Make someone’s day
National Random Acts of Kindness Day celebrates random acts of kindness. …and best of all, it takes place this weekend on 17 February!
Kindness is a character strength that’s more important than ever as we navigate a world which suffers from intolerance, cyberbullying and negative role models. A random act of kindness can change someone’s day for the better. Whether they are a stranger or a loved one, you can make a difference.
Check out these lovely little ideas to help inspire you!
Pay someone’s petrol bill
This is quite a big financial gesture, but if you can afford it and you get to the till first, this will make a huge impact. You never know what someone might be going through – more often than not someone is struggling with one area of their life and a big gesture like this could really lift their spirits.
Make a donation
Choose a small charity or organisation where any size of monetary donation will be a huge surprise and will make a big impact. A charitable donation to a small charity or your local refuge centre?
Help a friend give up a destructive habit
Particularly a vice which seriously damages their health like smoking. Show a friend that you care about their wellbeing by buying them a vape starter kit and tell them that you have read about the NHS promoting the benefits of vaping without preaching to them. Don’t be that friend who turns a blind eye when their health is at stake. A gesture like this may add years on to their life – it’s a big one.
Send a card of thanks to the emergency services
Hospital staff, military, fire or police services – there is a vast number of jobs out there where people are working 24/7 for very little financial reward. A note of encouragement may spur them on to continue their vocation knowing that they are appreciated.
Make a clothes donation to a local refugee collection centre
Call them before donating as they will have a list of most-needed items alongside particular items of clothing such as nappies, sanitary towels or blankets.
Check in on neighbours
They might smile at you every day, give you a seemingly bright and cheerful wave or keep themselves to themselves – it is impossible to know who is lonely unless you make contact. Invite them over for a meal or a cup of tea. A neighbour might be feeling desperate, but hiding behind a brave face.
Communities only run with the help of volunteers. Investigate your local meals-on-wheels organisation or ask around community centres as quite often there are local elderly people who need someone to drive them to hospital appointments.
Leave an inspirational note or bookmark in a book
You could also include a five pound note if you are feeling flush for someone to buy themselves a coffee. This is a small, discreet and selfless thing that you can do to make a stranger’s day. Perhaps you will inspire them to do the same, and then the chain of kindness continues.
Give a voucher to someone you think might need it
Do you have any gift vouchers at home that you haven’t used yet? You can gift them to someone you think deserves it – that may be a loved one, a colleague, your postie, or the person who delivers your supermarket order.
Make up a care package for a homeless person
You might be surprised at how similar a homeless person’s story is to your own and how a run of bad luck made them homeless. Take the time to talk to them, rather than just walk on by. The Homeless Period campaigns for sanitary towels and tampons to be provided for women in homeless shelters (at the moment only condoms are provided!) Homeless women are resorting to using socks and newspapers during their periods – shocking stuff in this day and age. Alternatively, Share the Dignity encourage women to fill up an old handbag full of sanitary products and donate it.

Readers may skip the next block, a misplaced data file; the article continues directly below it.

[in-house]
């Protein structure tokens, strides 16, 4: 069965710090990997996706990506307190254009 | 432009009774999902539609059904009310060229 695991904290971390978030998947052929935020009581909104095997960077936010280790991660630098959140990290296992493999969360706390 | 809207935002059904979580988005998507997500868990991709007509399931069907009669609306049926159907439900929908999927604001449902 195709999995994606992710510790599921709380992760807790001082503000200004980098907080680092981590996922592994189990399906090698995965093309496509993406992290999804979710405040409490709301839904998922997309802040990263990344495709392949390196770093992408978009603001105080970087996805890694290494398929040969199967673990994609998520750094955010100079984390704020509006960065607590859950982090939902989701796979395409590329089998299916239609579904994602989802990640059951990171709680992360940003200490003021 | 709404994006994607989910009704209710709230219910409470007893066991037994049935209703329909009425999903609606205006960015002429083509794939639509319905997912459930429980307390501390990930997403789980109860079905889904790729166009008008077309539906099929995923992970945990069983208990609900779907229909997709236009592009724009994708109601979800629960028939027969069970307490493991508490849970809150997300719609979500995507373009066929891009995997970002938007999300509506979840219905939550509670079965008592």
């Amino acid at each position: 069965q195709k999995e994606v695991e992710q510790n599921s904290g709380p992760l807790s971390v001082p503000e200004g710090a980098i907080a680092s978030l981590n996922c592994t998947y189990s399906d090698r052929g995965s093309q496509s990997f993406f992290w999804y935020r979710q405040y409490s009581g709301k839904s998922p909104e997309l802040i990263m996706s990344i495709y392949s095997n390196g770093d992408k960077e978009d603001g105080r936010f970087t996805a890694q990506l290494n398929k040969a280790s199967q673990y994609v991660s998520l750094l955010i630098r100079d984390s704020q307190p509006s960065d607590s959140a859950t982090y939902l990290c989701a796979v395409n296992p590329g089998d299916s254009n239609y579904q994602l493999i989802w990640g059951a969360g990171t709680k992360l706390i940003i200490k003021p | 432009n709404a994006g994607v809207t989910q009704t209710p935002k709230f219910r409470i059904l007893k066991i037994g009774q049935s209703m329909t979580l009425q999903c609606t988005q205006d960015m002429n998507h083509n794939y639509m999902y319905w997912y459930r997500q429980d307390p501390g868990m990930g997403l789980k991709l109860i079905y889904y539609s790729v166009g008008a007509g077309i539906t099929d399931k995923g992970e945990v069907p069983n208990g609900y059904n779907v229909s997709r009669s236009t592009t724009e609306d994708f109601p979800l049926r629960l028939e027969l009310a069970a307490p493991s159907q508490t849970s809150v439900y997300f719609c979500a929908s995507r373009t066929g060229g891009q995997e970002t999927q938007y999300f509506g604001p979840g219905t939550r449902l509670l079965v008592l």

Visit an elderly care home
Take fresh flowers with you to cheer up their communal areas and chat to the residents. Care homes can be lonely places where the residents are desperate for some younger company. Some elderly people might not have any family to visit them, so their days might be long and depressing. A visit will make a huge impact. People avoid care and nursing homes or simply don’t think about them – help to change this.
Post a parcel and write a letter
In today’s digital society handwritten letters and personal parcels are becoming less common – take advantage of this and make someone’s day with a specially compiled parcel and letter to a friend, loved one or family member telling them how awesome they are.
Spread some kindness online
Fight off those trolls and haters – praise a local business online, leaving them a glittering review on TripAdvisor or a local group (if they deserve it). Post messages of support on lesbian and bi chat rooms and forums if you read about someone reaching out to the community as they are having a hard time.
Pay for a stranger’s parking
It can be as simple as handing out a car park ticket that you have paid for for the day but no longer need. Alternatively pay for an extra ticket and hand it to the next person who comes to buy a ticket at the machine – guaranteed you will bring a smile to their face!
Quite often acts of kindness are unplanned. If you see a mother looking exhausted in a supermarket with small children voicing their boredom, tell her she is doing a great job. If you hear a friend has had a hard time or is ill, leave some wine and chocolates on their doorstep or drop over a meal. Tell a friend they look good, or if you see a stranger with an item of clothing you like ask them where it is from and compliment them. Tell someone why they inspire you. Pay for a stranger’s shopping iâ€‹f you see them struggling for change, or leave a positive message for a friend on social media
In a world where depression and anxiety is rife, these gestures have value, set a great example for the next generation to build on – and all add up a kinder community.